Have you heard about the Spooky Box from Fat Quarter Shop? Each year, they release a Halloween themed mystery box, filled with quilting goodies including a project with fabric and notions! You can still buy the 2021 box at Fat Quarter Shop with this link.

For last year’s 2020 Spooky Box, the quilt project was a fun Cat O’ Lantern mini quilt. I pieced this quilt last October, but then set it aside in my to-quilt pile. I was inspired to pull it out and quilt it recently as I was decorating my yard for Halloween.

I made a few modifications from the original pattern. I swapped the black and purple fabrics so that I could have black cat popping up from behind the pumpkin. I also changed the shape of the cat’s eyes and nose from squares into diamonds and a triangle. I knew that I’d quilt in more face details such as whiskers and the famous cat grin.

I did all free-motion and hand guided ruler work using Glide thread in Apricot Blush for most of the quilt and Glide thread in Black on the cat.

Here’s a look at a little spider that I added to each of the black triangles at the top and bottom portions of the quilt:

A little quilted spider

In the orange triangles, I quilted little ghost shapes. I did some basic fills in the background portion, and a swirly pumpkin fill in the purple behind the cat.

For the cat face, I added some eyebrows, whiskers, pupils, and grin. I later enhanced the pupils with an outline of black thread.

I gave the cat a little dimension by quilting some swirls on the forehead, checks, paws, and tail. For the pumpkin, I kept it simple with straight-line quilting to keep the emphasis on the sweet cat!

We went to pick pumpkins last weekend, and my son held the quilt up while I snapped a quick picture in between other pumpkin hunters. I love a striped binding so I used this black/gray/white striped fabric in my stash that I think really frames this little Cat O’ Lantern quilt perfectly.

Happy Halloween from the cat at the pumpkin patch!

~Jen

Fall 2021 Swatch Service from the Confident Stitch

Are you ready for fall? After a long, hot summer here in the Pacific Northwest, we are expecting our first soaking rain tomorrow. The leaves are beginning to turn brilliant colors, and the evenings are cooler and comfortable.

I’m starting to sew more now that summer is winding down, and I’m thinking about fall and winter projects. This quarter’s quilting cotton swatch fabrics and patterns from the Confident Stitch are absolutely perfect for the season, featuring the gorgeous fall colors.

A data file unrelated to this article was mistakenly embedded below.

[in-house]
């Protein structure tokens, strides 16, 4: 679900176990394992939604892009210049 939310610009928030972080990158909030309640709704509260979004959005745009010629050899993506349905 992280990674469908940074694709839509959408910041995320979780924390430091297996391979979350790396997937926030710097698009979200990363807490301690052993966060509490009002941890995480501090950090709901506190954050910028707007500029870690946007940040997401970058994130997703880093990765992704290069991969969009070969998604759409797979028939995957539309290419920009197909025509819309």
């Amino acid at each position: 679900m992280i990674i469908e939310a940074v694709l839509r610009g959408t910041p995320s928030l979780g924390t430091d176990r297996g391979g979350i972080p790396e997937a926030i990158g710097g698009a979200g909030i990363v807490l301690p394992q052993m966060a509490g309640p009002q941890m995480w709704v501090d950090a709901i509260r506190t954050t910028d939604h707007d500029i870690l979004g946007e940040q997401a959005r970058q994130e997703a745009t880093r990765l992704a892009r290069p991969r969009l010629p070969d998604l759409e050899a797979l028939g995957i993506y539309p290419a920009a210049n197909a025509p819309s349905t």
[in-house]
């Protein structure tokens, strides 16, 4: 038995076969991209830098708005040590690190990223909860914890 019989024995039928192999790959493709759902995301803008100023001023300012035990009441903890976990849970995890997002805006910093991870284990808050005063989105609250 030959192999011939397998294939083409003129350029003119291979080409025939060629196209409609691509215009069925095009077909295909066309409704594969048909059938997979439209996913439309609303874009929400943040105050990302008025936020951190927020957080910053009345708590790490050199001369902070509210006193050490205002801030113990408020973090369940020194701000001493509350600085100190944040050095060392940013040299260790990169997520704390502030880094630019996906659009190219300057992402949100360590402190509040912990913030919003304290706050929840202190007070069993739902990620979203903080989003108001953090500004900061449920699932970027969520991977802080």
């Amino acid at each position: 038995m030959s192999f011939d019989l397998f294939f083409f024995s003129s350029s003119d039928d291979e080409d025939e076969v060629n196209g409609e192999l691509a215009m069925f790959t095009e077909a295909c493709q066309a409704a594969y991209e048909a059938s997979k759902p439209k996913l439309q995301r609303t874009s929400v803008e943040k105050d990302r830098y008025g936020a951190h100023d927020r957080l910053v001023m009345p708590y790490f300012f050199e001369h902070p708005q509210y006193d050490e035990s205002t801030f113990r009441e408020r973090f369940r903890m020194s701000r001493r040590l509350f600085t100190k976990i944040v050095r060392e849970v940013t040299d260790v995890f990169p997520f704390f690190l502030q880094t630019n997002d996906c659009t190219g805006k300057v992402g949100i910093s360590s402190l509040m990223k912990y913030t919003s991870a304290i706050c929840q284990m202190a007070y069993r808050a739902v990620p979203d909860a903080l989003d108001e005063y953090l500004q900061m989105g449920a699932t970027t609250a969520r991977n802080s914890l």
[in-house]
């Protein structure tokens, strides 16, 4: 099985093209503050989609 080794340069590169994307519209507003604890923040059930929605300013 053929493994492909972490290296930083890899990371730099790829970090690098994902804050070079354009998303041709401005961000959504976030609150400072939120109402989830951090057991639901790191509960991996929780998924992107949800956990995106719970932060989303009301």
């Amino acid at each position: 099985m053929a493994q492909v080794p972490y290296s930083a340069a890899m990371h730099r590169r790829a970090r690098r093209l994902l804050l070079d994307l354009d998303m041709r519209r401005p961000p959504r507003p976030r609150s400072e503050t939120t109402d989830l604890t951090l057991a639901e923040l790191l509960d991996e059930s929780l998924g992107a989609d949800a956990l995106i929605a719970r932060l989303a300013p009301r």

In this quarter’s package, you’ll receive the following items:

  • (14) individual 5.5″ swatches of quilting cotton fabrics
  • (1) 5.5″ x 22″ strip of bronze solid fabric
  • (1) 5.5″ x 44″ strip of dragon fruit solid fabric
Fall 2021 Quilting Cotton Swatch Service Bundle

What is the best part? You can use the fabric in this swatch set to make the included pattern, Turkey Time Table Topper, which is perfect for your fall table settings. The table topper finishes at 17.5″ x 25.25″, and the Confident Stitch has an accompanying video for you to watch on how to make this project.

You also get an Information Card listing all the fabrics and prices in this quarter’s swatch service. The large project featured is the Faster Fourteen Quilt by Hunter’s Design Studio, and the Confident Stitch has a kit available to order or you can choose your own individual fabrics.

Fall 2021 Quilting Cotton Swatch Service Contents

I’ve used patterns from Hunter’s Design Studio, and they are great patterns that can you complete pretty quickly. Most recently, I’ve made these quilts to give as charity quilts to organizations such as Project Linus. They also make great baby quilts!

If you want to subscribe to quarterly swatch service, also known as Kate’s Swatch Experience, the cost is $15 every 3 months. The Confident Stitch offers 3 options: quilting cottons, garment fabrics in warm tones, and garment fabrics in cool tones. You can sign up for 1, 2 or all 3 swatch services. As a quilter, I highly recommend the quilting cotton service to get a nice variety of swatches plus a fun project as happy mail every quarter!